Drexel dragonThe Math ForumDonate to the Math Forum

Ask Dr. Math - Questions and Answers from our Archives
_____________________________________________
Associated Topics || Dr. Math Home || Search Dr. Math
_____________________________________________

Finding an Explicit Formula for a Recursive Series


Date: 05/17/2000 at 03:47:43
From: Jacob Phillips
Subject: Explicit formula for a recursive sequence

My question is as follows:

There was a man who couldn't decide in which direction he wanted to 
walk, but there was a method in his indecision. He started off walking 
a mile west from his home. Then he changed his mind and walked back 
east one half the distance. He then changed his mind again and walked 
west again half of the distance he had just walked, and so on. (1, 
1/2, 1/4, 1/8, 1/16, ...) The question is, how far away did he end up 
from his home?

The distance the man is from home each time he changes his mind can be 
thought of as terms in an alternating sequence. The first few terms 
are:

   for n = 1:    1    mile
   for n = 2:   1/2   mile      (1 - 1/2)
   for n = 3:   3/4   mile    (1/2 + 1/4)
   for n = 4:   5/8   mile    (3/4 - 1/8)
   for n = 5:  11/16  mile    (5/8 + 1/16)
   for n = 6:  21/32  mile    (5/8 - 1/32)
   for n = 7:  43/64  mile  (21/32 + 1/64)
   for n = 8:  85/128 mile  (43/64 - 1/128)
   for n = 9: 171/256 mile (85/128 + 1/256)

and so on.

The denominators of these distances are 2^n. But the numerators have 
got me. I know that the terms in the numerator can be represented by 
the recursive sequence:

     f_n = f_(n-1) + 2*f_(n-2)

This is close to the recursively defined Fibonacci sequence:

     f_n = f_(n-1) + f_(n-2)

I saw another question on your wonderful Web site where the explicit 
formula was found from the auxiliary equation k^2 = k + 1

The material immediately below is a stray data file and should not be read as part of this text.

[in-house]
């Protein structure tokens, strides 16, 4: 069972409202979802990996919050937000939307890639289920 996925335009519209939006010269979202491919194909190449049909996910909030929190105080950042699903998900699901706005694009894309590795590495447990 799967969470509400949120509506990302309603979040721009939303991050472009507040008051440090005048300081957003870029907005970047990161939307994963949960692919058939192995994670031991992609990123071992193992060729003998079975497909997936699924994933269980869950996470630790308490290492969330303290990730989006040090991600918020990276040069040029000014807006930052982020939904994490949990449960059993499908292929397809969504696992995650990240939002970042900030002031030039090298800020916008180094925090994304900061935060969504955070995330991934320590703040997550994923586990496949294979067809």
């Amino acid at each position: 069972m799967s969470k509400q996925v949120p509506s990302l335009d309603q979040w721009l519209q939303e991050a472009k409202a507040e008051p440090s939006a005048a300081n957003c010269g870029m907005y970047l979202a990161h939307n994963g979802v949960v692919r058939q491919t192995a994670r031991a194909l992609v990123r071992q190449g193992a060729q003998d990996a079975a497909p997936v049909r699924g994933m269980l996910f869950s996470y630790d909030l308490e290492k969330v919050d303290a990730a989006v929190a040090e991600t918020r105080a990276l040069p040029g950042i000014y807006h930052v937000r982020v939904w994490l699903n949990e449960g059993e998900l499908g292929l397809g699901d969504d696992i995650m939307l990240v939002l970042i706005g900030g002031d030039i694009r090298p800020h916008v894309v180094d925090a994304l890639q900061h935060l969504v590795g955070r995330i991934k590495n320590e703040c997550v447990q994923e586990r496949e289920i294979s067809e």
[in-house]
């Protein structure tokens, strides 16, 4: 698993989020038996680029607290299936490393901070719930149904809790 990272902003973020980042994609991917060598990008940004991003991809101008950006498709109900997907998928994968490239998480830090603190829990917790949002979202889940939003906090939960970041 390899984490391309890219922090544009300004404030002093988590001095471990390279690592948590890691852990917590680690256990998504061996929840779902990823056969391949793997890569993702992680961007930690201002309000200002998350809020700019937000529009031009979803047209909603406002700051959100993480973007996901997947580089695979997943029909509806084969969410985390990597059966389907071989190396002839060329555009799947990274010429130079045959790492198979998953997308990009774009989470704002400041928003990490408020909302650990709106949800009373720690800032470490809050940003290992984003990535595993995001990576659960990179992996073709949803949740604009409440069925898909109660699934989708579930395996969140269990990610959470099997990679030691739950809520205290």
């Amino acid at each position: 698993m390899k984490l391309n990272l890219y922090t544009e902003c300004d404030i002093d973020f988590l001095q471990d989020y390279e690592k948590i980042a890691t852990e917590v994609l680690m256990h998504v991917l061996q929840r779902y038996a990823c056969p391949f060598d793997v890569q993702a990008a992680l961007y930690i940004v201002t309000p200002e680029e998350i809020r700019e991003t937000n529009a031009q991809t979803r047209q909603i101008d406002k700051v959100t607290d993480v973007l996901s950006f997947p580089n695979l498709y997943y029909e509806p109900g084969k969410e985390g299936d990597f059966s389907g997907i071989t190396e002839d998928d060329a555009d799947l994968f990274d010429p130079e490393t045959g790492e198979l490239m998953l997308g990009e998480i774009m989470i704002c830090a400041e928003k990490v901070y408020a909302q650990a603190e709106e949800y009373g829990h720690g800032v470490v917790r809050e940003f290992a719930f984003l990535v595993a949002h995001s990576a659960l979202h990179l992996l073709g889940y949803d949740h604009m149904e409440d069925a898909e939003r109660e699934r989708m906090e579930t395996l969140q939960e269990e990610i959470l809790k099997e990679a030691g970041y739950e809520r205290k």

f_n = phi^n/sqrt(5) - (1-phi)^n/sqrt(5)

where phi is the golden ratio. (I don't know how to do 2nd order 
differential equations.)

So I need a formula to generate the nth term for the numerators: 
1, 1, 3, 5, 11, 21, 43, 85, 171, ..., n.  

The limit as n goes to infinity of (?)/2^n should be the answer... 
right?

Respectfully, 
Jacob


Date: 05/17/2000 at 07:14:57
From: Doctor Anthony
Subject: Re: Explicit formula for a recursive sequence

To find the nth term for the recurrence relation

     u(n+2) - u(n+1) - 2u(n) = 0 

we consider the auxiliary equation

     x^2 - x - 2 = 0

      (x-2)(x+1) = 0

with roots -1 and 2. We then can say that

     u(n) = A.(-1)^n + B(2^n)

     u(1) = 1   so   1 = -A + 2B
     u(2) = 1   so   1 =  A + 4B
                    -------------     adding
                     2 =      6B
and so

     B = 1/3
and
     A = 1 - 4B = 1 - 4/3 = -1/3

Therefore

   u(n) = (-1/3)(-1)^n + (1/3)(2^n)

Check n = 3: u(3) = +1/3 + 8/3 = 9/3 = 3        (okay)

Check n = 7: u(7) = +1/3 + 128/3 = 129/3 = 43   (okay)

Check n = 8: u(8) = -1/3 + 256/3 = 255/3 = 85   (okay)

So our formula is giving the correct sequence. We can be certain that 
the formula for u(n) is

     u(n) = (-1/3)(-1)^n + (1/3)(2^n)

- Doctor Anthony, The Math Forum
  http://mathforum.org/dr.math/   
    
Associated Topics:
High School Sequences, Series

Search the Dr. Math Library:


Find items containing (put spaces between keywords):
 
Click only once for faster results:

[ Choose "whole words" when searching for a word like age.]

all keywords, in any order at least one, that exact phrase
parts of words whole words

Submit your own question to Dr. Math

[Privacy Policy] [Terms of Use]

_____________________________________
Math Forum Home || Math Library || Quick Reference || Math Forum Search
_____________________________________

Ask Dr. MathTM
© 1994-2013 The Math Forum
http://mathforum.org/dr.math/